America’s race, the Kentucky Derby, is one of the most sought after prizes in sports.
Every trainer and owner has had dreams of being lucky enough to get to the Derby that first Saturday in May. And, even with some break from the racing gods, winning. With the Run for the Roses less than two weeks away, I’m trying to find a horse to take a shot with.
Having been to Louisville 22 times for the Derby, my first task was to try and eliminate horses with little or no chance and those that don’t meet my standards of running a winning race at 1Â¼ mile Saturday, May 5. It was easy to 8, but then I came to a lightly raced horse that has been the hype this year since his rousing win in the Arkansas Derby.
Curlin has not tasted defeat in his short, but spectacular, three race career. He has destroyed his competition by more than 28 lengths. Curlin has really not beaten much, but on paper looks good. What I can’t understand is why the betting public made this horse 7/2 in the last future book wagering.
I just saw him listed at 2/1 at Caesars Palace in its Kentucky Derby pool. I myself would not take 10/1 on him, probably would take 19/1 since there will be 19 horses opposing him. The Kentucky Derby is a race where he will need all his talent and a ton of things to go his way for him to get that garland of roses around his neck.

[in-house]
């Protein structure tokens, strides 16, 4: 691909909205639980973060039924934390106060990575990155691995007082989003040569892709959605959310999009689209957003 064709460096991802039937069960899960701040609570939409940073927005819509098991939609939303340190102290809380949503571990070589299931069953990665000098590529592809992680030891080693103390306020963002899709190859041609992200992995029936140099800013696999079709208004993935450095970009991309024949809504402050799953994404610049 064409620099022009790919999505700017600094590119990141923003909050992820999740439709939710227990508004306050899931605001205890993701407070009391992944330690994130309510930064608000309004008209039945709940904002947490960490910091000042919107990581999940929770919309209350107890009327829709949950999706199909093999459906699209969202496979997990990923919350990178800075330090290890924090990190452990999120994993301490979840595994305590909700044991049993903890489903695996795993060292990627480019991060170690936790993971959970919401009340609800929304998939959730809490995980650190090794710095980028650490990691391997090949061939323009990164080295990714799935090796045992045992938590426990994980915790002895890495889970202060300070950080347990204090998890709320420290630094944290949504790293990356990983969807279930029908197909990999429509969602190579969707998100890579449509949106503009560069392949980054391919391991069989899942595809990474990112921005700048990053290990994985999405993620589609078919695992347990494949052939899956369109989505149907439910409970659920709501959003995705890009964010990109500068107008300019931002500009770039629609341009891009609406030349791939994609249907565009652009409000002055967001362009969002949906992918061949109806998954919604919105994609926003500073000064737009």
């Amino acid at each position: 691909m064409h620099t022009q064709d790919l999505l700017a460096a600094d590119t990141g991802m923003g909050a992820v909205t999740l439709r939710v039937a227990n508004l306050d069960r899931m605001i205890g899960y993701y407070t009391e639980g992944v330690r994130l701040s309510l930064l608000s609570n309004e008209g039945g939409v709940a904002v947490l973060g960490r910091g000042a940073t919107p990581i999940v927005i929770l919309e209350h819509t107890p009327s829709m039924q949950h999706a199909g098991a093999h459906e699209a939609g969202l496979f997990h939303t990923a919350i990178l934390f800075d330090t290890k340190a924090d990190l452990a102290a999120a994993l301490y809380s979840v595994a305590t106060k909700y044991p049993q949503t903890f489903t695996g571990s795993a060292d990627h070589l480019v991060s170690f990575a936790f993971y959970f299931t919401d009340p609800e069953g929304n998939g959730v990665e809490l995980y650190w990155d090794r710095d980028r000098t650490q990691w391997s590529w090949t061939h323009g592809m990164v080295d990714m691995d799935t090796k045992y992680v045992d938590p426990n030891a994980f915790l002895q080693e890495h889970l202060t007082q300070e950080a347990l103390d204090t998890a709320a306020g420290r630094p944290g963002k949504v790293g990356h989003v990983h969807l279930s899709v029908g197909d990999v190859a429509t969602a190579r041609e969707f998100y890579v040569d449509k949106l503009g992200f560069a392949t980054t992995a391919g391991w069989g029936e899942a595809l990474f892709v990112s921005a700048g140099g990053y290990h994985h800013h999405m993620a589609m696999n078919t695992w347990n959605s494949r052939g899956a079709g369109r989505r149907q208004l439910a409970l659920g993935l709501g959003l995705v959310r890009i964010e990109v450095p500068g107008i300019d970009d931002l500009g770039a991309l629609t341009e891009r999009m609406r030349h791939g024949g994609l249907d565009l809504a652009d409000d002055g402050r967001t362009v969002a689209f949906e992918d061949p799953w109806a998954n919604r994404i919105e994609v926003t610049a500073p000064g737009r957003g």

One thing I know for sure: He will never see one red cent of my money. First, he likely will be overbet. Also, a quick history lesson will show there’s too much going against him to win.
It all started with the "curse of Apollo" back in 1882. Apollo won the Kentucky Derby with no races as a 2yo. In those days the Derby was run at 1Â½ miles and Apollo won on a good track in 2:40, paying $169.80 for a $5 ticket. Apollo was actually part of a betting field with no show wagering or exotics. Back then there was some place betting, but only if your horse ran second. Apollo’s connections netted $4,560 for the win.
Not since Apollo has there been a Derby winner that failed to race as a 2-year old. Curlin did not race as a 2yo and has just the three lifetime starts. Now we get into the third strike against him.
It’s 1915 and the 41st running of the Derby. The super filly Regret is the talk of Louisville. She proves her legendary owner H.P. Whitney correct, leading from start to finish as the 5/2 favorite to win by two lengths. Regret covered the 1Â¼ miles in 2:05.2 and paid $7.30 for the win. That year the Derby had 68 nominations, with 15 going to the post.
The winner’s connections netted $11,450, which was a bonanza back then. No horse has won Kentucky Derby with three lifetime starts since. That’s strike three on Curlin. When Regret won the Derby, she wore saddle cloth No. 3. If history is going to repeat, Curlin will have to draw the No. 3 post. If that occurs, I will take up astrology and write a column called horsescope.
In next week’s column I will break down my selections and map out some betting strategy to hopefully come up with the winner or a nice exacta and trifecta.
Baseball: Try 5 innings!
With the major league season in full throttle, Station Casinos has started taking baseball bets on the first five innings. They will offer selected games each day with bets available on the outcome after the first five innings.
How many times have you had the winner going into the late innings only to have the manager pull your starter and then watch as the reliever blows up the game? Go into your favorite Station Casinos locale and check this out. I actually won my first bet this past Sunday.
If I can win a bet on the first 5, it must be easy!